Sunday, October 24, 2010
The film opens with a police officer, Detective Norris (Chris Sarandon), chasing a suspect, Charles Lee Ray (Brad Douriff) on foot through a city. Ray is suspected of being the Lakeshore Strangler, which I would assume would be a loner activity, but apparently not; he had a getaway driver that got spooked by Ray's street-level shoot-out and left him behind. Suffering from a nasty bullet wound and with no ride, Ray enters a closed toy store, finds a display of Good Guy dolls, and chants some sort of voodoo curse or something. Norris follows Ray into the store, but before he can arrest or kill Ray, the store is struck by lightning. You might not know this, but toy stores are very volatile structures, which is why the store exploded. Norris was spared, but Ray was a charred mess.
Karen (Catherine Hicks, the mom from the last fifty-six seasons of 7th Heaven) is a single mother who works in a department store and doesn't have the money for her son's biggest birthday wish, a Good Guy doll. These things are super sweet; they respond to your voice and have, like, twelve different things they can say! They blink and move their mouth and are about three feet tall and are absolutely nothing like a My Buddy doll (those things are so lame!), oh puh-leeeeze Mom, can I have one, ohcanicanicanicani??? They're not creepy at all! Well, these super-sweet toys cost $100 and that's outside of Karen's budget. However, a homeless guy on the street has a Good Guy doll in an unopened box that he's willing to sell for a song. Being a good mother (who will probably disinfect the box before giving it to her son), Karen buys the doll, assuring her son's happy birthday.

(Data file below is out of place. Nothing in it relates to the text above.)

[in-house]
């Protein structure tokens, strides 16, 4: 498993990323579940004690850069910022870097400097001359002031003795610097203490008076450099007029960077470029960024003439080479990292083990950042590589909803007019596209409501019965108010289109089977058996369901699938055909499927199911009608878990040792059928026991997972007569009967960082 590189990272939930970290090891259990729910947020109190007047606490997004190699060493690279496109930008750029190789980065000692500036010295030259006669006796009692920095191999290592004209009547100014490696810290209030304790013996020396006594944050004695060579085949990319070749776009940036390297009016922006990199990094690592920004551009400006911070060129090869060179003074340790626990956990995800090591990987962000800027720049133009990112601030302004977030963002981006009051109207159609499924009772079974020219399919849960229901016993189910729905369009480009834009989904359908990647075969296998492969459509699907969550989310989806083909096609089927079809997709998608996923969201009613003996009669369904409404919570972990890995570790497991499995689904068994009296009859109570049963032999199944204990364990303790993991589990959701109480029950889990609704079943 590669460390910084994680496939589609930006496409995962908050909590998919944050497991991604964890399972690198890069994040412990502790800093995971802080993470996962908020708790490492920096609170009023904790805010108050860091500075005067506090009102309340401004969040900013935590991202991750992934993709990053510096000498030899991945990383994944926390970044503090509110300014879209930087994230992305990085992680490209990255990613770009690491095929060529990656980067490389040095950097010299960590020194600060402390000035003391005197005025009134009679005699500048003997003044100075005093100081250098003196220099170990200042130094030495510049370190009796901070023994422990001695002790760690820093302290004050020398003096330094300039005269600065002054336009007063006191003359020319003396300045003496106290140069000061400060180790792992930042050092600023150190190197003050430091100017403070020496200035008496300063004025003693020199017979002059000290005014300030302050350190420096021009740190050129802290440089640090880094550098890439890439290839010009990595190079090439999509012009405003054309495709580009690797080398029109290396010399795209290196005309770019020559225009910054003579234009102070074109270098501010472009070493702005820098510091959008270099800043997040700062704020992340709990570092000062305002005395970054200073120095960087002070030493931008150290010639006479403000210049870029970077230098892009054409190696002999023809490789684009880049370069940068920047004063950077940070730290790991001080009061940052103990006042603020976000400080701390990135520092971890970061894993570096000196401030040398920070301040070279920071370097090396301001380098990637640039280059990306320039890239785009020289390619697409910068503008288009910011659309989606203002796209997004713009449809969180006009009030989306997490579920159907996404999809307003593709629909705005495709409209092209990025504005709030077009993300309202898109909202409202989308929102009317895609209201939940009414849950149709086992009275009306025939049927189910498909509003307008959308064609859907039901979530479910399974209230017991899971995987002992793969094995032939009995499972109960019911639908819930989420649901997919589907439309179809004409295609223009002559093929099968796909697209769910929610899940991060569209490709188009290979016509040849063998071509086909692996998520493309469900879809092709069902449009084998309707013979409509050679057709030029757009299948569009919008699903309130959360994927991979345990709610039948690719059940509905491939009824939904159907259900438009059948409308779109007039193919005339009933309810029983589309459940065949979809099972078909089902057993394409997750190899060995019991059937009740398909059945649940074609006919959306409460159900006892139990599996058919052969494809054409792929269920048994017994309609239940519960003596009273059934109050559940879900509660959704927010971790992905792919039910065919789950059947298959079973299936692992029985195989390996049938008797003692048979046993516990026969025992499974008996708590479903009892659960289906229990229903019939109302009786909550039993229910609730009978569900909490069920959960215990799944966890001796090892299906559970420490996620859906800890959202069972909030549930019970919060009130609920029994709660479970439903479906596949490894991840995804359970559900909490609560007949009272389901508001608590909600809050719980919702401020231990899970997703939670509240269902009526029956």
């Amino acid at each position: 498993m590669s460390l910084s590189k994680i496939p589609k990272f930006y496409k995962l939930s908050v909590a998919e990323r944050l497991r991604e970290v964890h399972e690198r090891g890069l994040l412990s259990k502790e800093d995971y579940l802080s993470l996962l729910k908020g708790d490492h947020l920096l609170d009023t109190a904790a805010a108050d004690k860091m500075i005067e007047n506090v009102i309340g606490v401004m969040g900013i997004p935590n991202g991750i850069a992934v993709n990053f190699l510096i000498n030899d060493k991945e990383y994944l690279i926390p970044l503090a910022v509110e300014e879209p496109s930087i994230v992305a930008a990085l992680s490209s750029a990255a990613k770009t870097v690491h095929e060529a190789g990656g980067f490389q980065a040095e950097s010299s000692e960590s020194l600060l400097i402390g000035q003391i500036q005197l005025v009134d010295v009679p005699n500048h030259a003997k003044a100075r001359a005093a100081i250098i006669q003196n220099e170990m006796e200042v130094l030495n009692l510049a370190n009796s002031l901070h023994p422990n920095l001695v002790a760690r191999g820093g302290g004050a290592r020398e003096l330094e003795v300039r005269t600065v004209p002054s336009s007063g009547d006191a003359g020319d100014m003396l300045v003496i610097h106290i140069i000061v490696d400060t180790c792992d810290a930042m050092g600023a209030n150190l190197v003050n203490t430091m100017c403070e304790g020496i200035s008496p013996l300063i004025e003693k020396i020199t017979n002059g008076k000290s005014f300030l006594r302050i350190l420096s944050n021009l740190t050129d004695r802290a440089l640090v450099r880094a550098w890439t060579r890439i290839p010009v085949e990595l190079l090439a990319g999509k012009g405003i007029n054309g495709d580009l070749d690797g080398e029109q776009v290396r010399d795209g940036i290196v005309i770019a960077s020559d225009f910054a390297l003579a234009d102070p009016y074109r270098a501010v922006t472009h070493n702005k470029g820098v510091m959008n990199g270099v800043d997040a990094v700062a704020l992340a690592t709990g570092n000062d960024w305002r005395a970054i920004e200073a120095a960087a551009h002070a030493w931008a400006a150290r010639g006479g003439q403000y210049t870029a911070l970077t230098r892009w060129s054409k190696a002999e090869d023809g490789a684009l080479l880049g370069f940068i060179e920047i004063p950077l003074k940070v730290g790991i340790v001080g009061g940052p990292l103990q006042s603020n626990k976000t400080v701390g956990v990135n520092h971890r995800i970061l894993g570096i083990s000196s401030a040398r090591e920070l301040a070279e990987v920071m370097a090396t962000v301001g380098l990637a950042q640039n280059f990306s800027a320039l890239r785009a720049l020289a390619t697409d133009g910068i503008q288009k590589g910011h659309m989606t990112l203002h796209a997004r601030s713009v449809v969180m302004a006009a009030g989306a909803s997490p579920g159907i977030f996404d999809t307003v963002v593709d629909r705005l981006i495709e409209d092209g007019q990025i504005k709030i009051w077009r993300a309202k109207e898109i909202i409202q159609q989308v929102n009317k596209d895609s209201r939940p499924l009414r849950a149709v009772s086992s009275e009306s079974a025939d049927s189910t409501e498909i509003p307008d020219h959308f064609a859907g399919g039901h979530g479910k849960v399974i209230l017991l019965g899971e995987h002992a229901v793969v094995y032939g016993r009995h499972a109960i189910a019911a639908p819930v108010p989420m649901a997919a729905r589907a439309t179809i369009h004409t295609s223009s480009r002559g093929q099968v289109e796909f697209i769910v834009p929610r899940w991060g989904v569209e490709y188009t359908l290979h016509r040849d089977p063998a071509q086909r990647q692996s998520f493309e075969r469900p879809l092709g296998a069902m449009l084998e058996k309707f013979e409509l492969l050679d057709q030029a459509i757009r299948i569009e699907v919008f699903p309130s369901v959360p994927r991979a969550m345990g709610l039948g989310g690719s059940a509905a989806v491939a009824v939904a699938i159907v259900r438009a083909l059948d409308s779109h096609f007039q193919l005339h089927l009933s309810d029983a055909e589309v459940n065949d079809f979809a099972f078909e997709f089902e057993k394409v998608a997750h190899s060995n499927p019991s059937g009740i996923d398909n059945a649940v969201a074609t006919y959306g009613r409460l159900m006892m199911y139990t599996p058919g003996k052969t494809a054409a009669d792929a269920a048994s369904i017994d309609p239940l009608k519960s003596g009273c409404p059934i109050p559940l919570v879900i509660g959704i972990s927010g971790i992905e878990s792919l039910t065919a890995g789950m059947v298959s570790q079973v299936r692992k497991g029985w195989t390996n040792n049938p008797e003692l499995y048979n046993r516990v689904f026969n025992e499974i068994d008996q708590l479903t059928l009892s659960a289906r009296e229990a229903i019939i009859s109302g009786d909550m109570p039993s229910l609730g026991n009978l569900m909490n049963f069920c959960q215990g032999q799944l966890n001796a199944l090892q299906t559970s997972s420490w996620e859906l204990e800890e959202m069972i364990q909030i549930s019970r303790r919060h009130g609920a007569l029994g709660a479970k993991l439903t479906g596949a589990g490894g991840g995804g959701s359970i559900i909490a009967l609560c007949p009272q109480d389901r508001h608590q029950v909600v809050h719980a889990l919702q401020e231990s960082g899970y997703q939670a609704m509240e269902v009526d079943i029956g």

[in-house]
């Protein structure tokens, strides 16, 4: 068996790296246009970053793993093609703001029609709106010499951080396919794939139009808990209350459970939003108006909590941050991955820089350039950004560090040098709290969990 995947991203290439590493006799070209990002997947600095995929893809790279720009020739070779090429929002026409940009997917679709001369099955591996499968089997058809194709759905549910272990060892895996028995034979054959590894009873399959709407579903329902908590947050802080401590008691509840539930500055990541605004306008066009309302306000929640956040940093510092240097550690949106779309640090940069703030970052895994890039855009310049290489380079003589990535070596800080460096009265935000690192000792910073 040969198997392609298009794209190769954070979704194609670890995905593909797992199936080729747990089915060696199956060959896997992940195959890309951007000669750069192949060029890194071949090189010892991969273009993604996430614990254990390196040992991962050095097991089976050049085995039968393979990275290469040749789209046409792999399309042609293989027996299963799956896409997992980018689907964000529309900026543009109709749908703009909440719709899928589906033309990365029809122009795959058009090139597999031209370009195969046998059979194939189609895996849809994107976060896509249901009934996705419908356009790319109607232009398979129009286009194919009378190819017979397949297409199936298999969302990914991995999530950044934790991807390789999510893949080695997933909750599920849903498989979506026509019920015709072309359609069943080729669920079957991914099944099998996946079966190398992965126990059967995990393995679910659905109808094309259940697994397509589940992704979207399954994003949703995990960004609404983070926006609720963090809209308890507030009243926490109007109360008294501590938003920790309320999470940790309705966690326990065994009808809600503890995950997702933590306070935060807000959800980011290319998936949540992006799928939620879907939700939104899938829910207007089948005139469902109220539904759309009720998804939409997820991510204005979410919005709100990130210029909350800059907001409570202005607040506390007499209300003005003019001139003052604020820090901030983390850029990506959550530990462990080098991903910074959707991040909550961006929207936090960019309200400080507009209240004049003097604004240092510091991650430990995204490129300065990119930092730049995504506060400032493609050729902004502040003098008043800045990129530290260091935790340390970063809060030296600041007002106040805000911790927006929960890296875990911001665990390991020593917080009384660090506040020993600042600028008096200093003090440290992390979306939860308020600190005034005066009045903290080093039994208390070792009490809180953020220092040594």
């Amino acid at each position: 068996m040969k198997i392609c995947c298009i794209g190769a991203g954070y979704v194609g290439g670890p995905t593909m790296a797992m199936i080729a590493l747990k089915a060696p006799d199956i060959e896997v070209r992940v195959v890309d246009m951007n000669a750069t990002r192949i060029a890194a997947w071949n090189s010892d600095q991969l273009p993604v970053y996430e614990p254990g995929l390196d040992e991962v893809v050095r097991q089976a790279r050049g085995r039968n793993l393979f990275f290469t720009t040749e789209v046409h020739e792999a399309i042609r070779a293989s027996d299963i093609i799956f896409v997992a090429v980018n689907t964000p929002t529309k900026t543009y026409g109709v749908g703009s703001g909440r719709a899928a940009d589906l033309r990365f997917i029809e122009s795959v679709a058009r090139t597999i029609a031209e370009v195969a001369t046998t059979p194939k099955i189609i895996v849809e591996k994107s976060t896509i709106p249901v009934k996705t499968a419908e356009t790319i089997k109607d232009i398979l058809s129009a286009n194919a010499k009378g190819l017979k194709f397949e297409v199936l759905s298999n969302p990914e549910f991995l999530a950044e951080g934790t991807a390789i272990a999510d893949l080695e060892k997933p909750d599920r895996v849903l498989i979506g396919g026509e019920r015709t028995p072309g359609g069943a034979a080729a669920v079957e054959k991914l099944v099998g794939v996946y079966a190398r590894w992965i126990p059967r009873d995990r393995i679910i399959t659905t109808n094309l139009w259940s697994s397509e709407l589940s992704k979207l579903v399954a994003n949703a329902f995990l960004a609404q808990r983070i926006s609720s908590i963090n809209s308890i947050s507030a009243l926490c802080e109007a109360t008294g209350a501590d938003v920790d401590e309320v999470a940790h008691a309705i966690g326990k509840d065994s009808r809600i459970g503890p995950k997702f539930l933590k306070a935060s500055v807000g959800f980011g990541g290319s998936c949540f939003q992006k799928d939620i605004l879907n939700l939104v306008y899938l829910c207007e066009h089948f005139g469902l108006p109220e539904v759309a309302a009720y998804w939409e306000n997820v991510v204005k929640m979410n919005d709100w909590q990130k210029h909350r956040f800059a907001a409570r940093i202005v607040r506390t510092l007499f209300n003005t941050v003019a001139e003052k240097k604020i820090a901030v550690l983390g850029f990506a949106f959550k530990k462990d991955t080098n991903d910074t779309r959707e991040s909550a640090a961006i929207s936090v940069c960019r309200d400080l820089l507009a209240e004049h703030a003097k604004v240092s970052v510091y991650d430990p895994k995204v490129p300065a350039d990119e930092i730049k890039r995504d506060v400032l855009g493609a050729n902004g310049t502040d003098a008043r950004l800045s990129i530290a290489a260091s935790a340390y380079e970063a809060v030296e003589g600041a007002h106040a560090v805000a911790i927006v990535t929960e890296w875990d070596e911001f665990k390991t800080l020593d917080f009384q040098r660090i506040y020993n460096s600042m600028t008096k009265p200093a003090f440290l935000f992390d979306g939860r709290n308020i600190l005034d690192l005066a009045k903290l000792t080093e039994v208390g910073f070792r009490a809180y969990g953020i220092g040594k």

Karen's son, Andy (Alex Vincent), loves the doll so much that he barely cares that his mother has to pull a night shift on his birthday. Andy and Chucky (the doll told Andy its name) end up being baby-sat by Karen's friend, Maggie (Dinah Manoff), who is so rude that she sends Andy and Chucky to bed, even though Andy tells her that Chucky really wants to watch the 9 o'clock news. This is a horror movie, so such rudeness cannot go unpunished; she gets hit in the head by a hammer and falls out the kitchen window, to her death. The assailant was not shown on camera. When the police arrive, Detective Norris handles the case and assumes --- from some pretty good circumstantial evidence --- that Andy killed Maggie. This freaks out Karen, but not enough to actually believe her son's claims that Chucky walks, talks, and sometimes kills.
SPOILER ALERT: I'm going to go ahead and assume that you are aware that Chucky is the murderer. He's only been in five movies and it's not like the promotional posters ever gave you a hint that the doll is a killer, so I don't want to ruin the suspense for you. And the suspense is over at about...oh, the thirty minute mark of the movie. From that point on, Chucky is on the loose, killing whoever he can reach with his doll hands and trying to use voodoo to leave his body and take over Andy's. Does it work? I don't want to ruin the ending for you, but the presence of numerous sequels should give you a hint.
The funny thing about this movie is that it actually makes you wonder who the killer is at first. The movie's called Child's Play, after all, so it's feasible that the child has some sort of split personality that kills or something. Director and co-writer Tom Holland could have kept up the suspense for another ten or fifteen minutes if he wanted to, but even thirty minutes was much longer than I expected. Even though I knew that Chucky was the killer, I enjoyed the mystery in this movie.
Since you're supposed to think that Chucky is just a doll for a third of the movie, you don't get to hear much of Brad Douriff's voice work as you normally would in a Chucky movie. That's too bad, since Douriff does good work here and is not as corny as he gets in later movies. He also managed to be pretty creepy in his human form, too. Chris Sarandon is decent as a jerk cop and Catherine Hicks does a decent job as the stupid/horrified mother. As far as child actors go, Alex Vincent didn't need to have a lot of range as Andy, but he was decent, too. The direction was only okay, but not bad for a slasher pic.
The main reason Child's Play is never mentioned on any serious list for best horror movies is because the story is pretty silly. Okay, let's say I buy Brad Douriff transferring his soul into a doll and being able to control the doll's actions. Do you really expect me to believe that any parent willingly brought this into their home?